The International Olympic Committee (IOC) has made it clear to nations competing in February's Winter Games in Sochi that athletes will be free to speak out against Russia's controversial anti-gay laws, as long as they do so away from accredited areas.

The British Olympic Association (BOA) said it had received a letter from the IOC clarifying its rule 50, which says "no kind of demonstration or political, religious or racial propaganda is permitted". The IOC has been under pressure to clarify its position since Russia introduced the new laws, which prohibit the "promotion" of homosexuality to under 18s, earlier this year.

This prompted calls for a boycott of the Games from some, including the actor Stephen Fry, and led others to condemn the new laws. The BOA, which expects to send up to 55 athletes to the Winter Olympics, said it had received a letter from the IOC this week, after last week's executive committee meeting, clarifying the rules.

The IOC has also said that Sochi organisers will provide "protest zones", as in Beijing, where demonstrations would be permitted. Human rights groups are concerned not only about the anti-gay laws but a wider chilling effect on freedom of speech under Vladimir Putin. The BOA said it would not stand in the way of any athletes who wanted to speak out on gay rights or any other issue, as long as they comply with the Olympic charter.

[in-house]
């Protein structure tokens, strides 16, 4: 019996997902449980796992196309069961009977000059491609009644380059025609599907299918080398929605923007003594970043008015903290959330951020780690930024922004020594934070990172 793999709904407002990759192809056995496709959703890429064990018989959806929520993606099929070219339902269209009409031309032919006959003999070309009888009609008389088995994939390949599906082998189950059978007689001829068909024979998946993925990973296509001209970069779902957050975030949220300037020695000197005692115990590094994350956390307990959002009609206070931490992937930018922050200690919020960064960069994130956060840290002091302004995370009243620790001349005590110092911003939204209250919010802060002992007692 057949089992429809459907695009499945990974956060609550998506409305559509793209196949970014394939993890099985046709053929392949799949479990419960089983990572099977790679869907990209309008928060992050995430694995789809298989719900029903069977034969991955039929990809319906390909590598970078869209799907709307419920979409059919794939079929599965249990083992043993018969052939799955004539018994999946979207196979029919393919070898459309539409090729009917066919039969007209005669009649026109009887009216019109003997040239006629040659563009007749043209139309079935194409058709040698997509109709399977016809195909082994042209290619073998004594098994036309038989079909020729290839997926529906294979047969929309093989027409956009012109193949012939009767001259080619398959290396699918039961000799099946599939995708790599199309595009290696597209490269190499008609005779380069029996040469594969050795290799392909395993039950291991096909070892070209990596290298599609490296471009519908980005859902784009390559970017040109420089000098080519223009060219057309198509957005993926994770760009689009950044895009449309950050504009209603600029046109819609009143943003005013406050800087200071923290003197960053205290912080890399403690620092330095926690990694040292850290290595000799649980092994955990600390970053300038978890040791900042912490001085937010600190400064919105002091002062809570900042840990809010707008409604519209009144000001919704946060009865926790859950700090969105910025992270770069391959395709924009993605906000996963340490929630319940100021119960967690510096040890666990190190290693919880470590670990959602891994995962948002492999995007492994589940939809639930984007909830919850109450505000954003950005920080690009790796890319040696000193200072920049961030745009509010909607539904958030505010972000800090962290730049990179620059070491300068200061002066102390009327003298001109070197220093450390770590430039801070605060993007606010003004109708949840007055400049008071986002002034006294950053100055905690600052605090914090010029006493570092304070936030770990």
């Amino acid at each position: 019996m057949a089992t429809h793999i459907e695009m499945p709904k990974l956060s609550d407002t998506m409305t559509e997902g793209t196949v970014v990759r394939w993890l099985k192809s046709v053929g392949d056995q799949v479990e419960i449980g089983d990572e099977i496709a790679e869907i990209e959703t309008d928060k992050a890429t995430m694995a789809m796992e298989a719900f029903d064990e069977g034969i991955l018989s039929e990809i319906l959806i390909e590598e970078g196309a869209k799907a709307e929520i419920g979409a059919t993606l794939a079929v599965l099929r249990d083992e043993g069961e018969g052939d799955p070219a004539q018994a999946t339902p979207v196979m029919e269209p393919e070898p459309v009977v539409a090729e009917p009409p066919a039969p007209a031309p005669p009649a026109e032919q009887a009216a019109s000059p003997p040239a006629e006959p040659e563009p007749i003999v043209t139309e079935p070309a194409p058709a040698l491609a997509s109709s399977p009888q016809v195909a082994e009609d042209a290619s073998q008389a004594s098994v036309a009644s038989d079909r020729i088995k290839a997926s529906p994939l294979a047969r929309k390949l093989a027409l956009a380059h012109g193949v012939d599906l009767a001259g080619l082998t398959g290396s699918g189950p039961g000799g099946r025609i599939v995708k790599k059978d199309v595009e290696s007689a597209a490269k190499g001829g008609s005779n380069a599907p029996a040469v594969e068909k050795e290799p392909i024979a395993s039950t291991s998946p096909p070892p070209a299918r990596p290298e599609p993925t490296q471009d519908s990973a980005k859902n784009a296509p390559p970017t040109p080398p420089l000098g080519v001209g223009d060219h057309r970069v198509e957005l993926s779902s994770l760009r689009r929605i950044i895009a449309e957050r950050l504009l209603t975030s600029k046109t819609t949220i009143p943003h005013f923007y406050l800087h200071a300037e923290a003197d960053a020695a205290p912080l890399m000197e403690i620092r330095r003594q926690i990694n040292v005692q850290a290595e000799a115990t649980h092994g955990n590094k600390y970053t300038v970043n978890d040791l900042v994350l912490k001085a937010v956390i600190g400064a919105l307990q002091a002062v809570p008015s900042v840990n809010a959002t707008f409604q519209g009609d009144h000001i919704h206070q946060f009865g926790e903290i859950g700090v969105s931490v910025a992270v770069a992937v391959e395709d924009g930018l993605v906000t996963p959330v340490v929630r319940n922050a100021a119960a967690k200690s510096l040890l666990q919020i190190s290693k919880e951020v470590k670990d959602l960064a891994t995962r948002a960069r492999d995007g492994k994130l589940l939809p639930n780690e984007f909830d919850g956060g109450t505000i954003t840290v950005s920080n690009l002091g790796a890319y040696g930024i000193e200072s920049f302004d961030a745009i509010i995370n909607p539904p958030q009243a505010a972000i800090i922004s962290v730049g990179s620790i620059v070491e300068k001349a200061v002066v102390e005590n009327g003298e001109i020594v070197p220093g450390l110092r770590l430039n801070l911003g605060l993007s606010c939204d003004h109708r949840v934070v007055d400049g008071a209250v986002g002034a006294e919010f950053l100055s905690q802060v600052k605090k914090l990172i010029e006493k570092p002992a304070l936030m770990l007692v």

"It's about finding a balance across three priorities: the requirement we comply with the Olympic charter, that we understand the laws of the country we're visiting, even if we don't agree with them, and recognising that we believe an Olympic team should reflect the values of the country they represent," said a spokesman. "In our case that means a commitment to freedom of expression. You won't find us taking a strong stance against any athlete exercising their right to freedom of speech."

This week the US President, Barack Obama, named former tennis player Billie Jean-King as one of two openly gay ambassadors to represent the US at the opening and closing ceremonies, in what was widely seen as a direct challenge to Putin's new laws. The British government has said that the sports minister Helen Grant, who is also equalities minister, will attend on its behalf. The Culture Secretary, Maria Miller, is also expected to attend. Thomas Bach, the new IOC president, said when he was elected in September that the organisation would have to take a realistic approach to the overlap between sport and politics.